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Success Story, Amul

Success Story Amul cooperative was registered on 19 December 1946 as a response to the exploitation of marginal milk producers by traders and agents in small cities. The prices of milk were arbitrarily determined at the time. The government had given Polson an effective monopoly in milk collection from Kaira and its subsequent supply to Mumbai.

Success Story

Angered by the unfair trade practices, the farmers of Kaira approached Sardar Vallabhbhai Patel under the leadership of local farmer leader Tribhuvandas K. Patel. He advised them to form a cooperative and supply milk directly to the Bombay Milk Scheme instead of Polson. He sent Morarji Desai to organise the farmers. In 1946, the milk farmers of the area went on a strike which led to the setting up of the cooperative to collect and process milk.Milk collection was decentralised, as most producers were marginal farmers who could deliver, at most, 1–2 litres of milk per day. Cooperatives were formed for each village, too. By June 1948, the KDCMPUL had started pasteurising milk for the ‘Bombay Milk Scheme’. Under the selfless leadership of Tribhuvandas Patel, in 1973, Amul celebrated its 25th Anniversary with Morarji Desai, Maniben Patel and Verghese Kurien.

The cooperative was further developed and managed by Dr. Verghese Kurien with H. M. Dalaya. Dalaya’s innovation of making skim milk powder from buffalo milk was a technological breakthrough that revolutionized India’s organized dairy industry.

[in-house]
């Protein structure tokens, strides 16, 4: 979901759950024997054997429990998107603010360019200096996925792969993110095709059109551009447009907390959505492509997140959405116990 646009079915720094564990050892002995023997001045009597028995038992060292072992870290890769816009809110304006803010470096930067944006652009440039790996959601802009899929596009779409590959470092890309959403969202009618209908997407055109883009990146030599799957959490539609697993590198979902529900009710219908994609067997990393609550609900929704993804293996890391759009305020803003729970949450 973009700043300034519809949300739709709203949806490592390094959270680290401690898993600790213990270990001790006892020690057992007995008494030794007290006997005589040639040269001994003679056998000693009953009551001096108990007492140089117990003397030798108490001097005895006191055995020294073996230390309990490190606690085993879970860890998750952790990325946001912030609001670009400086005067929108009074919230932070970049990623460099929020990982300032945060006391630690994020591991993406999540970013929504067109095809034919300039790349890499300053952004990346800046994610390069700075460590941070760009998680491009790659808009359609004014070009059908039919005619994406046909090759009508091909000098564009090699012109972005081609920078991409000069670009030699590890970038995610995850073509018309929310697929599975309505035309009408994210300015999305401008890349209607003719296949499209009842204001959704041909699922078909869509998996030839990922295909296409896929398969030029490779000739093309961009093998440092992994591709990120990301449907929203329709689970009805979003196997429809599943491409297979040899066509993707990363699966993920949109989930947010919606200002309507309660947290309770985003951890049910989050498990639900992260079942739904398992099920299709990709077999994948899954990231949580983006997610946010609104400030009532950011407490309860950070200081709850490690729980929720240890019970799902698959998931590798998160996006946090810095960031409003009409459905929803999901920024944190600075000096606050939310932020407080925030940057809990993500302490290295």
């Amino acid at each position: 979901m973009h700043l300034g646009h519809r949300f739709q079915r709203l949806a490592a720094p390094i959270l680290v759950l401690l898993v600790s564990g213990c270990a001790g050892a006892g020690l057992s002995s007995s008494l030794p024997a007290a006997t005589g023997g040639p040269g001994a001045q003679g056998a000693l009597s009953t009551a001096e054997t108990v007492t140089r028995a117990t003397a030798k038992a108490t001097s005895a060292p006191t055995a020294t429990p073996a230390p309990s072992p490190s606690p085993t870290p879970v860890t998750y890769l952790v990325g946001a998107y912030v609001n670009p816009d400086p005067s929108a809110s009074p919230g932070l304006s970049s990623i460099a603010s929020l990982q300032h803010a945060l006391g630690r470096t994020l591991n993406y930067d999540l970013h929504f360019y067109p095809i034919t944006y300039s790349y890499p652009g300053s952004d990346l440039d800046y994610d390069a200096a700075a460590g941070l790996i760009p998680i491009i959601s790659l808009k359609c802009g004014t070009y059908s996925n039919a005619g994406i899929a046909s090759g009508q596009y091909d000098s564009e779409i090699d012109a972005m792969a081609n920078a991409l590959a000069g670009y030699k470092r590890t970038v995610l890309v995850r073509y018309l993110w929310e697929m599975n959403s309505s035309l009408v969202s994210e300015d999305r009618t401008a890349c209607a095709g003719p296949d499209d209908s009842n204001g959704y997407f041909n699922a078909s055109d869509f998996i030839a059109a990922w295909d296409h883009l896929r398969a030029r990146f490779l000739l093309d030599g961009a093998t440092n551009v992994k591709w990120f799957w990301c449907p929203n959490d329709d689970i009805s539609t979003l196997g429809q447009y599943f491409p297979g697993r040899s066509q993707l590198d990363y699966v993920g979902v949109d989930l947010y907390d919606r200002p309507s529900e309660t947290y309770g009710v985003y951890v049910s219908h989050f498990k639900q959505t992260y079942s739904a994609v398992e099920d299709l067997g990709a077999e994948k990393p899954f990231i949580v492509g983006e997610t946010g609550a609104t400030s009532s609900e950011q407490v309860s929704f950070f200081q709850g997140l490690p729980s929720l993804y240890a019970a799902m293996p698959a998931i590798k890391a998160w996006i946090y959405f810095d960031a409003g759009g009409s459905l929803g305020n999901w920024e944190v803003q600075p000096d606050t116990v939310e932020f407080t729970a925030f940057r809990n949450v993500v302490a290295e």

With Kurien’s help, the process was expanded on a commercial scale which led to the first modern dairy of the cooperative at Anand. This cooperative would go on to compete against established players in the market.

The trio’s (T. K. Patel, Kurien and Dalaya’s) success at the cooperative’s dairy soon spread to Anand’s neighbourhood in Gujarat. Within a short span, five unions in other districts – Mehsana, Banaskantha, Baroda, Sabarkantha and Surat – were set up, following the approach sometimes described as the Anand pattern.

In 1970, it spearheaded the White Revolution of India. To combine forces and expand the market while saving on advertising and avoid competing against each other, the Gujarat Co-operative Milk Marketing Federation Ltd., an apex marketing body of these district cooperatives, was set up in 1973. The Kaira Union, which had the brand name Amul with it since 1955, transferred it to GCMMF.

In 1999, it was awarded the “Best of all” Rajiv Gandhi National Quality Award.

Technological developments at Amul have subsequently spread to other parts of India.

The GCMMF is the largest food products marketing organisation of India. It is the apex organisation of the dairy cooperatives of Gujarat. It is the exclusive marketing organisation for products under the brand name of Amul and Sagar. Over the last five and a half decades, dairy cooperatives in Gujarat have created an economic network that links more than 31 lakh (3.1 million) village milk products with crores of consumers in India.

On September 30, 2018, Prime Minister Narendra Modi inaugurated Amul’s chocolate plant in Mogar, Anand near their headquarters. The new plant has been built with an increased capacity of 1,000 tonnes per month against the earlier 250 tonnes a month capacity. GCMMF has invested around ₹300 crores for this project. It is a fully automated production factory with minimal human intervention.

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